Networks: no giving without taking.

Network organisations are considered to be the tried-and-tested answer to complicated, fast-changing circumstances. Yet, in order that networks function as a value-creating cooperation model, at least one prerequisite must be fulfilled. One widespread assumption, on the other hand, has proven to be incorrect.

Network culture is based on mutual benefit

Life is a matter of give and take, as we all know. Almost all instances of cooperation are based on the principle of mutuality (also known as reciprocity) and the same could therefore be said of human civilisation and culture. “Give and take” is the motto, not only for very direct, bilateral forms of collaboration, but also for successful cooperation within multilateral networks. The key point here is that the individual benefit gained through the cooperation must exceed the effort invested into the cooperation with all those involved, as was reported by a research group run by Xuelong Li at the Chinese Academy of Science in “PNAS”. To put it simply: those who don’t get anything out of it won’t cooperate.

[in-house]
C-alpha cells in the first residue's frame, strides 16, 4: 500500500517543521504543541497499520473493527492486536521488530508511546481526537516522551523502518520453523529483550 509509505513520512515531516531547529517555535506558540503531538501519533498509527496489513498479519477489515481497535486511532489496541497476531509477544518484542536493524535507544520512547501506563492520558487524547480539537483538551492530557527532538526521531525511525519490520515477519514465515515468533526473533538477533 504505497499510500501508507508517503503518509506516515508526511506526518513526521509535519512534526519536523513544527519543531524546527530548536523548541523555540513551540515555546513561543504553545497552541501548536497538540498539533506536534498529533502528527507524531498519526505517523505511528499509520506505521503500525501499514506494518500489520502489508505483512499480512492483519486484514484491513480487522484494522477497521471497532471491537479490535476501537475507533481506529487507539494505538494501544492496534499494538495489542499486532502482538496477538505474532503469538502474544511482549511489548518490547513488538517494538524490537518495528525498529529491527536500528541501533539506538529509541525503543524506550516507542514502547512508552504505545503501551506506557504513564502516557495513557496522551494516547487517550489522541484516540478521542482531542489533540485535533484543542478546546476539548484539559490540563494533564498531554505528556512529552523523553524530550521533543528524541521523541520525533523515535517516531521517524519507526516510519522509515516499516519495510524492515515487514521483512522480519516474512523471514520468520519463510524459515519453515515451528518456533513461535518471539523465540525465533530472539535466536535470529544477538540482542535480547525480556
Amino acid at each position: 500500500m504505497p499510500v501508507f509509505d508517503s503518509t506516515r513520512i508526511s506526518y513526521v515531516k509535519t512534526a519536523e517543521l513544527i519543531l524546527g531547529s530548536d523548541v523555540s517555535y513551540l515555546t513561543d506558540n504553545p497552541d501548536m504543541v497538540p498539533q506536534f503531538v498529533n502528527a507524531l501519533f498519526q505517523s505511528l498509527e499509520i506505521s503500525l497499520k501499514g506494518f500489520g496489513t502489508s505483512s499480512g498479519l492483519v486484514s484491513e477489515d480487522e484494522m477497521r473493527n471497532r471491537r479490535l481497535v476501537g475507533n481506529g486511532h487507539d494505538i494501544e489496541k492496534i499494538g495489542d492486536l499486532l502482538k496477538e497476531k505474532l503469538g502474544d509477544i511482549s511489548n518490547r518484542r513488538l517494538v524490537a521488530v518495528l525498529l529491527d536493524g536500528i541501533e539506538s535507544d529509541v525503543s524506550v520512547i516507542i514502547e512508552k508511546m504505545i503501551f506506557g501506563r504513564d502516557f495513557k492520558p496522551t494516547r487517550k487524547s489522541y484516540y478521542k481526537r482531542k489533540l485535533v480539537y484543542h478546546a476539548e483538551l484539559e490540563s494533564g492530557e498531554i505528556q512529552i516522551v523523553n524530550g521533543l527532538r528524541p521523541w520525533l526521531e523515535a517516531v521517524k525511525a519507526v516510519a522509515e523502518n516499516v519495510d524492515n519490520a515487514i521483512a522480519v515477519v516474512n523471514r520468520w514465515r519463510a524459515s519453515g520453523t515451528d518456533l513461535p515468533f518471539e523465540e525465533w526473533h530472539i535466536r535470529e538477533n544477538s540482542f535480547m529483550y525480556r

Punishment doesn’t make people more cooperative.

It may well be that the finding that personal added value is a key prerequisite for people to be prepared to collaborate in networks is not very surprising. However, the result of a further experiment carried out by the research group would seem to question some widely held convictions: punishment and sanctions, including the threat of introducing these, are not suitable ways of promoting cooperation in networks, according to the conclusions of the academics. The opposite is in fact the case – even if considerable disadvantages may arise for the individual in question as a result.

People cannot therefore be forced to exhibit the kind of cooperative behaviour that is desirable from the point of view of the company management so that they will fit in with a network culture. Rathermore, the value associated with this behaviour must be recognisable – and not just the value for the organisation, but for every individual. We believe that this makes sense.

You can download the complete study here (pdf).

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